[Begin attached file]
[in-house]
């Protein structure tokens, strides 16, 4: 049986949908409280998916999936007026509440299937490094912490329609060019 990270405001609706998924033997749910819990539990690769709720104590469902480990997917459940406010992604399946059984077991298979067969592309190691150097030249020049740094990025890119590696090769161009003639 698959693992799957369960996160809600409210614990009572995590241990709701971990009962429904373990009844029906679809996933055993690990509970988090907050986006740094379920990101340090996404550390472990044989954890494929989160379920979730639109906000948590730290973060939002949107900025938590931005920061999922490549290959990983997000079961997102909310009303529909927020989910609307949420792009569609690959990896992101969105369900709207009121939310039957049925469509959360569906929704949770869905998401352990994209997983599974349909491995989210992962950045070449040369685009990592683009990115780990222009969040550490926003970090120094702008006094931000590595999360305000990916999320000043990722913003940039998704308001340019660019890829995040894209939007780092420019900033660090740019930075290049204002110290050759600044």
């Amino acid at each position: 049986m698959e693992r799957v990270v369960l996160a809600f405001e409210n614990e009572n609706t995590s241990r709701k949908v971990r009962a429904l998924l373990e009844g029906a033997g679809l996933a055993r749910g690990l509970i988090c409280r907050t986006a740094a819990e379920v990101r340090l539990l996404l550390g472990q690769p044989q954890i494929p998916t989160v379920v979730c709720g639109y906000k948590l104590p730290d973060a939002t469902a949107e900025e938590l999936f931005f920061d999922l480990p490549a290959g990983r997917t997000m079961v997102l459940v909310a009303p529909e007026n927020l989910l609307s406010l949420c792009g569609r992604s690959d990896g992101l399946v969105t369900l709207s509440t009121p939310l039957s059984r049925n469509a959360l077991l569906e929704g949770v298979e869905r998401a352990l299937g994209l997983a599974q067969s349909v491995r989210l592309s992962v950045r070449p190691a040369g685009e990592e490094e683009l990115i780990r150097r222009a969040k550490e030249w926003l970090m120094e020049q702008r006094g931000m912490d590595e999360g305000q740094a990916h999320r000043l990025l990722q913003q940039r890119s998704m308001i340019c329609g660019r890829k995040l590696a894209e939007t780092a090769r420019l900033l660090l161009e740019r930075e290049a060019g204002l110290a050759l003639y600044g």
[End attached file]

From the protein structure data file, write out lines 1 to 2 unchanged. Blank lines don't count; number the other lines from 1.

[in-house]
């Protein structure tokens, strides 16, 4: 049986949908409280998916999936007026509440299937490094912490329609060019 990270405001609706998924033997749910819990539990690769709720104590469902480990997917459940406010992604399946059984077991298979067969592309190691150097030249020049740094990025890119590696090769161009003639 698959693992799957369960996160809600409210614990009572995590241990709701971990009962429904373990009844029906679809996933055993690990509970988090907050986006740094379920990101340090996404550390472990044989954890494929989160379920979730639109906000948590730290973060939002949107900025938590931005920061999922490549290959990983997000079961997102909310009303529909927020989910609307949420792009569609690959990896992101969105369900709207009121939310039957049925469509959360569906929704949770869905998401352990994209997983599974349909491995989210992962950045070449040369685009990592683009990115780990222009969040550490926003970090120094702008006094931000590595999360305000990916999320000043990722913003940039998704308001340019660019890829995040894209939007780092420019900033660090740019930075290049204002110290050759600044």